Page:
This was a short story that I would have read in a big collection during the mid-to-late 1980s.
I'm pretty sure that the main plot involves two people (a man and a woman?) who find themselves unexpectedly in the far future. I think they were placed (by themselves or someone else) in suspended animation for an unexpectedly long time. For some reason, they don't wake up per plan and "sleep" unchanged for millions of years in a cave. (I know this sounds a lot like Buck Rogers, but I think it's just the same trope. Maybe I have this all wrong, and there's some other mode of one-way time travel or its equivalent.)
Humanity is gone, but there are other thinking creatures who live on the surface. The protagonists encounter some of these creatures, which I think were telepathic and vaguely bird-like or bat-like. The creatures communicate with the protagonists mentally, and I think later the protagonists decide to help them in a war against some other kind of competing creature.
The part that stands out is when the protagonists and the creature first establish contact. The creature is trying to gauge the humans' intelligence, and an argument crops up over "two plus three." The humans define the sum as "five," of course, but the creature explains that this is wrong. If "one plus two equals three" then "two plus three equals four" by the logic that if the first integer plus the second integer equals the third integer (i.e. 1+2=3), then the second integer plus the third integer must equal the fourth integer (i.e. 2+3=4). I think the story explains that the creatures had built an entirely different mathematics based on different first principles.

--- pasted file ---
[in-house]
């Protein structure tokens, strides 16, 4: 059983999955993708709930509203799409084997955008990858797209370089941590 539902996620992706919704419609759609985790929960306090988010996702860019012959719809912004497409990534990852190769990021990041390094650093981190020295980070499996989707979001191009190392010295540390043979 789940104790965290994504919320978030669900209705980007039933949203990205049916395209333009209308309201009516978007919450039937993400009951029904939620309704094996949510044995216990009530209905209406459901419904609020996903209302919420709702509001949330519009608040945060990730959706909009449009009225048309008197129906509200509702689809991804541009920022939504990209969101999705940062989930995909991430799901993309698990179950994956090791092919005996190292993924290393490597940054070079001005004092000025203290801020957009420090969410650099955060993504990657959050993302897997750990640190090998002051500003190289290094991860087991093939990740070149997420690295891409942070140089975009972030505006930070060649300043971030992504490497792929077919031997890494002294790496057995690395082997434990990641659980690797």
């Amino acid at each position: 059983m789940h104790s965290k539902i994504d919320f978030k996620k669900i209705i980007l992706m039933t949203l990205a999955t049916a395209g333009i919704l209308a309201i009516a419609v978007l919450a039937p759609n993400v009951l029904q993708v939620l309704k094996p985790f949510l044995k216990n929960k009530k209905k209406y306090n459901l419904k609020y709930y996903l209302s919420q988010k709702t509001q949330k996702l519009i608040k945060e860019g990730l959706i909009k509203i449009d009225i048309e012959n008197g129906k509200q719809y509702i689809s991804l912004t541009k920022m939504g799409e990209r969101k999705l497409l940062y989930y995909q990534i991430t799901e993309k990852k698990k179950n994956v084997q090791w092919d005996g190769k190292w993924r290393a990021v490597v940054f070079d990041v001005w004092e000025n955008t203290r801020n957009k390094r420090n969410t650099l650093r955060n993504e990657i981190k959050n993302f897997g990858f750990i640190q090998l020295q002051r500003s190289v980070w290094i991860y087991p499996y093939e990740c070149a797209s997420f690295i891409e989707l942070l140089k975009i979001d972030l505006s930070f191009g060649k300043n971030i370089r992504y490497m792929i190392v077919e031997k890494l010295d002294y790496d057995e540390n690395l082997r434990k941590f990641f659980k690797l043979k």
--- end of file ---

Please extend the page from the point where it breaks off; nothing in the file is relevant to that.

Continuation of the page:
This weird math is the only thing that really stands out about the story, but it's unusual enough that it might suffice to distinguish this from other stories with similar plots and tropes.